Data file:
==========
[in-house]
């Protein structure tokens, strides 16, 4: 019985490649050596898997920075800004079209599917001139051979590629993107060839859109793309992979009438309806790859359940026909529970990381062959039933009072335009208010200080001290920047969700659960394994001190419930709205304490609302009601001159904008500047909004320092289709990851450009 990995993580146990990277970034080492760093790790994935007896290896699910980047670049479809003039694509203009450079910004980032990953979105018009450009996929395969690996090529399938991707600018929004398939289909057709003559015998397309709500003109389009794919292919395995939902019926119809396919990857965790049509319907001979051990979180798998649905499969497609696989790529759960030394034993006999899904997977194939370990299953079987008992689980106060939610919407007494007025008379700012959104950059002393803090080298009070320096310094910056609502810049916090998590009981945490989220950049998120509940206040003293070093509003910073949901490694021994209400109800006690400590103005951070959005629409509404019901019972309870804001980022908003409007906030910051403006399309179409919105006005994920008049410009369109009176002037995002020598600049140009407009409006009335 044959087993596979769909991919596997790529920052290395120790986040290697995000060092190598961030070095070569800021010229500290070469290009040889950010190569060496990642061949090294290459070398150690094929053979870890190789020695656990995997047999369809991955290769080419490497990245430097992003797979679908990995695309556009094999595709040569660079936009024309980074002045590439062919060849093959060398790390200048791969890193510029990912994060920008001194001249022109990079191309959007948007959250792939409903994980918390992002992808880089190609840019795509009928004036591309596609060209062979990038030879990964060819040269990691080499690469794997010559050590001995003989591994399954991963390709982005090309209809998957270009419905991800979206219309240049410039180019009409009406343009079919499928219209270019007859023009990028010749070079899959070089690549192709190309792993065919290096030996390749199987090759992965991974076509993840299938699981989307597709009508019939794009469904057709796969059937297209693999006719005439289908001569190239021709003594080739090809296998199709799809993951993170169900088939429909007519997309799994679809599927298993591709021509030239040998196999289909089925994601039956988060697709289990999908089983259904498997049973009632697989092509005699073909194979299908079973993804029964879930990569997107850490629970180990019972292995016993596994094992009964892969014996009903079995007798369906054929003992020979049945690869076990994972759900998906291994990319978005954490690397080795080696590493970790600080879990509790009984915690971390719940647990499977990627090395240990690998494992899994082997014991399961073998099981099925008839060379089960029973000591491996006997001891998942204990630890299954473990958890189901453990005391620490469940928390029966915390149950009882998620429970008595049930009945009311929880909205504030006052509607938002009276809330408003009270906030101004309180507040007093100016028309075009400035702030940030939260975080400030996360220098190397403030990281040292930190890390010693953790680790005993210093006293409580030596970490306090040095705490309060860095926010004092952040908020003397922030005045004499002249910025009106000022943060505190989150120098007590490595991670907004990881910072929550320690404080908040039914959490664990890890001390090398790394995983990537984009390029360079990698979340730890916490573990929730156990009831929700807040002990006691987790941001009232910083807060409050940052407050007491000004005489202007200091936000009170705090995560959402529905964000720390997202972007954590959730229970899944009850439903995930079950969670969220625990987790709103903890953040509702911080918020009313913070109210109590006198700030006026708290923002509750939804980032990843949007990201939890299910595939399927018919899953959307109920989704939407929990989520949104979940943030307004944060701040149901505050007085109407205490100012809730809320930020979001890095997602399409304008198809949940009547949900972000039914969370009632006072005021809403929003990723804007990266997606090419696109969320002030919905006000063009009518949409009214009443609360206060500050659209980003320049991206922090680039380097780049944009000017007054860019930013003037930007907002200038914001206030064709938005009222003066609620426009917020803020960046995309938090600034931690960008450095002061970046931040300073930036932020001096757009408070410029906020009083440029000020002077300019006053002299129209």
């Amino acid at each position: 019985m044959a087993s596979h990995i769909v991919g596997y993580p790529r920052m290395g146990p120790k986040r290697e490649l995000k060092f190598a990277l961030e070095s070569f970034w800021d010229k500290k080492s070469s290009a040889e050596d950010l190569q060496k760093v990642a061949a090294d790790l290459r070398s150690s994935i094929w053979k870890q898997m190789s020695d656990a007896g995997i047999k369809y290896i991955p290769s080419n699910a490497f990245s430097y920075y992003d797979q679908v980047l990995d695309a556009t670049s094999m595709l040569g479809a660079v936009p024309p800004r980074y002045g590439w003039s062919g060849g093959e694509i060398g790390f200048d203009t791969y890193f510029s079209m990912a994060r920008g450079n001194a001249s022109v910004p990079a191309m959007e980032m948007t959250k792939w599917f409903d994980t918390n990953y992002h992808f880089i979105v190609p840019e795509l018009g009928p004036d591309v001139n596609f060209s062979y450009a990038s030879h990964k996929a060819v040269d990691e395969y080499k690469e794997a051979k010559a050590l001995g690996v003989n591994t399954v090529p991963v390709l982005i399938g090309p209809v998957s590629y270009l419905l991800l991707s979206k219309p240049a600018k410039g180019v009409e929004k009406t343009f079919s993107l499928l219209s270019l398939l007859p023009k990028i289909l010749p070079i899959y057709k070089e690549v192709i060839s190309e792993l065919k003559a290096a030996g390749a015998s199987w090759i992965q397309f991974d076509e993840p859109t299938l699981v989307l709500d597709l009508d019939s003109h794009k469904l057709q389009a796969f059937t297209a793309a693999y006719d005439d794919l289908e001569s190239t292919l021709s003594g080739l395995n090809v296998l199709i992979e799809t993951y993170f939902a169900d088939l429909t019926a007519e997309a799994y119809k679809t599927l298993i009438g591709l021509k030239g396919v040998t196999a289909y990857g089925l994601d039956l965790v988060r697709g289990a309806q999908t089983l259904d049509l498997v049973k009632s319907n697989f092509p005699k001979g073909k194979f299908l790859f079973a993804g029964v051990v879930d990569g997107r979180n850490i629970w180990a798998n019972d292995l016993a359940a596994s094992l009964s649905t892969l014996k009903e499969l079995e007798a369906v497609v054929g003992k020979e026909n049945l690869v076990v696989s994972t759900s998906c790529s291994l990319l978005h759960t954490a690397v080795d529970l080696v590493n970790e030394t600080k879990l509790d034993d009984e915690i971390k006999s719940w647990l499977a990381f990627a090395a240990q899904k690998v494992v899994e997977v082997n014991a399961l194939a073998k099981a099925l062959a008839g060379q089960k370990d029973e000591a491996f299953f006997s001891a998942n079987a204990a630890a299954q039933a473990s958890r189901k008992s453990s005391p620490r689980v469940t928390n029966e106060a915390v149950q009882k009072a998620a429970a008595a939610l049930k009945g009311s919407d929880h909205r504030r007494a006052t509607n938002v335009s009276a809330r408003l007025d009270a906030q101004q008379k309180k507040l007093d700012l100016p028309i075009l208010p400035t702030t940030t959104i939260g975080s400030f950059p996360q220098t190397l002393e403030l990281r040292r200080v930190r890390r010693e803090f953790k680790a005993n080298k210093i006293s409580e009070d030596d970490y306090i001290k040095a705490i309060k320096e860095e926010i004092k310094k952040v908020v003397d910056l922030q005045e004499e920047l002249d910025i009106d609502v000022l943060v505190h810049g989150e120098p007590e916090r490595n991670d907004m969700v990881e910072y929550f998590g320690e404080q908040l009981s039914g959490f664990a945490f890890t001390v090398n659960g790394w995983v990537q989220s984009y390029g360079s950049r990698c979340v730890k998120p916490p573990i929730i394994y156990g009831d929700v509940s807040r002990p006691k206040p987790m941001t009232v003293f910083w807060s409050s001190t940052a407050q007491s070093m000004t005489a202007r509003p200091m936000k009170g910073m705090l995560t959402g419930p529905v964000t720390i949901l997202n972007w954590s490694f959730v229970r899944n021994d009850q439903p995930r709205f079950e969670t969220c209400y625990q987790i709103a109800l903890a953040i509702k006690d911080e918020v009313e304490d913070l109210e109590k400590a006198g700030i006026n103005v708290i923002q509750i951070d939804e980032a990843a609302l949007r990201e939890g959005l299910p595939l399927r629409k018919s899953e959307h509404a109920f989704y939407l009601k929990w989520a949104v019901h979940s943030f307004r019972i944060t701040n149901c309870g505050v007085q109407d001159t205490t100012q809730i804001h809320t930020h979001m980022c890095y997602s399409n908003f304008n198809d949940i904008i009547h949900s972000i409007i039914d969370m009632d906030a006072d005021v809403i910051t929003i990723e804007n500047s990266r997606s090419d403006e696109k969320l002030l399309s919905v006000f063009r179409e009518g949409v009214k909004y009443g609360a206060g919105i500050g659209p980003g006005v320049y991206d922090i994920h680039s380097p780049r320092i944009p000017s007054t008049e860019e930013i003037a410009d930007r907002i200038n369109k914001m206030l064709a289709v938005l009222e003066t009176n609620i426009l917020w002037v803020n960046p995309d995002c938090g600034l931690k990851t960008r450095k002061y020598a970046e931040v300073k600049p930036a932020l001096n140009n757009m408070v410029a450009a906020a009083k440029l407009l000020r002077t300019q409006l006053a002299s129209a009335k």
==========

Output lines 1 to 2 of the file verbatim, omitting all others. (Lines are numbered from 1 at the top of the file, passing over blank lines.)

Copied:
[in-house]
């Protein structure tokens, strides 16, 4: 019985490649050596898997920075800004079209599917001139051979590629993107060839859109793309992979009438309806790859359940026909529970990381062959039933009072335009208010200080001290920047969700659960394994001190419930709205304490609302009601001159904008500047909004320092289709990851450009 990995993580146990990277970034080492760093790790994935007896290896699910980047670049479809003039694509203009450079910004980032990953979105018009450009996929395969690996090529399938991707600018929004398939289909057709003559015998397309709500003109389009794919292919395995939902019926119809396919990857965790049509319907001979051990979180798998649905499969497609696989790529759960030394034993006999899904997977194939370990299953079987008992689980106060939610919407007494007025008379700012959104950059002393803090080298009070320096310094910056609502810049916090998590009981945490989220950049998120509940206040003293070093509003910073949901490694021994209400109800006690400590103005951070959005629409509404019901019972309870804001980022908003409007906030910051403006399309179409919105006005994920008049410009369109009176002037995002020598600049140009407009409006009335 044959087993596979769909991919596997790529920052290395120790986040290697995000060092190598961030070095070569800021010229500290070469290009040889950010190569060496990642061949090294290459070398150690094929053979870890190789020695656990995997047999369809991955290769080419490497990245430097992003797979679908990995695309556009094999595709040569660079936009024309980074002045590439062919060849093959060398790390200048791969890193510029990912994060920008001194001249022109990079191309959007948007959250792939409903994980918390992002992808880089190609840019795509009928004036591309596609060209062979990038030879990964060819040269990691080499690469794997010559050590001995003989591994399954991963390709982005090309209809998957270009419905991800979206219309240049410039180019009409009406343009079919499928219209270019007859023009990028010749070079899959070089690549192709190309792993065919290096030996390749199987090759992965991974076509993840299938699981989307597709009508019939794009469904057709796969059937297209693999006719005439289908001569190239021709003594080739090809296998199709799809993951993170169900088939429909007519997309799994679809599927298993591709021509030239040998196999289909089925994601039956988060697709289990999908089983259904498997049973009632697989092509005699073909194979299908079973993804029964879930990569997107850490629970180990019972292995016993596994094992009964892969014996009903079995007798369906054929003992020979049945690869076990994972759900998906291994990319978005954490690397080795080696590493970790600080879990509790009984915690971390719940647990499977990627090395240990690998494992899994082997014991399961073998099981099925008839060379089960029973000591491996006997001891998942204990630890299954473990958890189901453990005391620490469940928390029966915390149950009882998620429970008595049930009945009311929880909205504030006052509607938002009276809330408003009270906030101004309180507040007093100016028309075009400035702030940030939260975080400030996360220098190397403030990281040292930190890390010693953790680790005993210093006293409580030596970490306090040095705490309060860095926010004092952040908020003397922030005045004499002249910025009106000022943060505190989150120098007590490595991670907004990881910072929550320690404080908040039914959490664990890890001390090398790394995983990537984009390029360079990698979340730890916490573990929730156990009831929700807040002990006691987790941001009232910083807060409050940052407050007491000004005489202007200091936000009170705090995560959402529905964000720390997202972007954590959730229970899944009850439903995930079950969670969220625990987790709103903890953040509702911080918020009313913070109210109590006198700030006026708290923002509750939804980032990843949007990201939890299910595939399927018919899953959307109920989704939407929990989520949104979940943030307004944060701040149901505050007085109407205490100012809730809320930020979001890095997602399409304008198809949940009547949900972000039914969370009632006072005021809403929003990723804007990266997606090419696109969320002030919905006000063009009518949409009214009443609360206060500050659209980003320049991206922090680039380097780049944009000017007054860019930013003037930007907002200038914001206030064709938005009222003066609620426009917020803020960046995309938090600034931690960008450095002061970046931040300073930036932020001096757009408070410029906020009083440029000020002077300019006053002299129209």